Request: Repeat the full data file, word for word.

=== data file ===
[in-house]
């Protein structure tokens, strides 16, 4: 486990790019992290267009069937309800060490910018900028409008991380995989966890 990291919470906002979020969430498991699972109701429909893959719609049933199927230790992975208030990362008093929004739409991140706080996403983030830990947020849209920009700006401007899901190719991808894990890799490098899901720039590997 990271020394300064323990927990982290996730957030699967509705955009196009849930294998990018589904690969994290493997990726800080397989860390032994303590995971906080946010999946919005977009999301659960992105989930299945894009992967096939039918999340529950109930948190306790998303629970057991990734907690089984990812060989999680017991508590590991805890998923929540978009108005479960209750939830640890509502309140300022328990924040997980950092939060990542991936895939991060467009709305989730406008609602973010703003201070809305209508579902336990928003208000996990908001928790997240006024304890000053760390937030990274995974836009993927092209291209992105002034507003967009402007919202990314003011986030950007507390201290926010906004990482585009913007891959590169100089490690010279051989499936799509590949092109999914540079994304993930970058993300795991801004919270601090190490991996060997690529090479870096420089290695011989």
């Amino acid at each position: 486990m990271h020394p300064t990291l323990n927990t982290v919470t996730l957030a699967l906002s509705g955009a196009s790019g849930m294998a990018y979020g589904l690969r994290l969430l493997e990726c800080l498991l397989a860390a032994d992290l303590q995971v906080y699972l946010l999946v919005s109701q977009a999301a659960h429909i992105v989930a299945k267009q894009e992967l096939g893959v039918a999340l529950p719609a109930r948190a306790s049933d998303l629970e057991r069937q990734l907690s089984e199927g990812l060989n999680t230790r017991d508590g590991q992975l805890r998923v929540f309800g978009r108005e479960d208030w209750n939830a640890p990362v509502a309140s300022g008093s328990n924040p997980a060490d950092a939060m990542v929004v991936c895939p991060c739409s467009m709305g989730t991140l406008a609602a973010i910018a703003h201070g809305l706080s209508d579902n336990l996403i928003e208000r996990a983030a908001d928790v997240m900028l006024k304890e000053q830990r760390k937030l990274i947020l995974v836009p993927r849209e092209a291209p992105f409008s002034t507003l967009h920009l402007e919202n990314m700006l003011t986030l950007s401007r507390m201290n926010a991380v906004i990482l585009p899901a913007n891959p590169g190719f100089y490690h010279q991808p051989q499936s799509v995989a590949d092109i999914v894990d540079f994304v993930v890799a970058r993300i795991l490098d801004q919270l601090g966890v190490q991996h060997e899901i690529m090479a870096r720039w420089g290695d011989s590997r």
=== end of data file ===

[in-house]
């Protein structure tokens, strides 16, 4: 486990790019992290267009069937309800060490910018900028409008991380995989966890 990291919470906002979020969430498991699972109701429909893959719609049933199927230790992975208030990362008093929004739409991140706080996403983030830990947020849209920009700006401007899901190719991808894990890799490098899901720039590997 990271020394300064323990927990982290996730957030699967509705955009196009849930294998990018589904690969994290493997990726800080397989860390032994303590995971906080946010999946919005977009999301659960992105989930299945894009992967096939039918999340529950109930948190306790998303629970057991990734907690089984990812060989999680017991508590590991805890998923929540978009108005479960209750939830640890509502309140300022328990924040997980950092939060990542991936895939991060467009709305989730406008609602973010703003201070809305209508579902336990928003208000996990908001928790997240006024304890000053760390937030990274995974836009993927092209291209992105002034507003967009402007919202990314003011986030950007507390201290926010906004990482585009913007891959590169100089490690010279051989499936799509590949092109999914540079994304993930970058993300795991801004919270601090190490991996060997690529090479870096420089290695011989």
């Amino acid at each position: 486990m990271h020394p300064t990291l323990n927990t982290v919470t996730l957030a699967l906002s509705g955009a196009s790019g849930m294998a990018y979020g589904l690969r994290l969430l493997e990726c800080l498991l397989a860390a032994d992290l303590q995971v906080y699972l946010l999946v919005s109701q977009a999301a659960h429909i992105v989930a299945k267009q894009e992967l096939g893959v039918a999340l529950p719609a109930r948190a306790s049933d998303l629970e057991r069937q990734l907690s089984e199927g990812l060989n999680t230790r017991d508590g590991q992975l805890r998923v929540f309800g978009r108005e479960d208030w209750n939830a640890p990362v509502a309140s300022g008093s328990n924040p997980a060490d950092a939060m990542v929004v991936c895939p991060c739409s467009m709305g989730t991140l406008a609602a973010i910018a703003h201070g809305l706080s209508d579902n336990l996403i928003e208000r996990a983030a908001d928790v997240m900028l006024k304890e000053q830990r760390k937030l990274i947020l995974v836009p993927r849209e092209a291209p992105f409008s002034t507003l967009h920009l402007e919202n990314m700006l003011t986030l950007s401007r507390m201290n926010a991380v906004i990482l585009p899901a913007n891959p590169g190719f100089y490690h010279q991808p051989q499936s799509v995989a590949d092109i999914v894990d540079f994304v993930v890799a970058r993300i795991l490098d801004q919270l601090g966890v190490q991996h060997e899901i690529m090479a870096r720039w420089g290695d011989s590997r």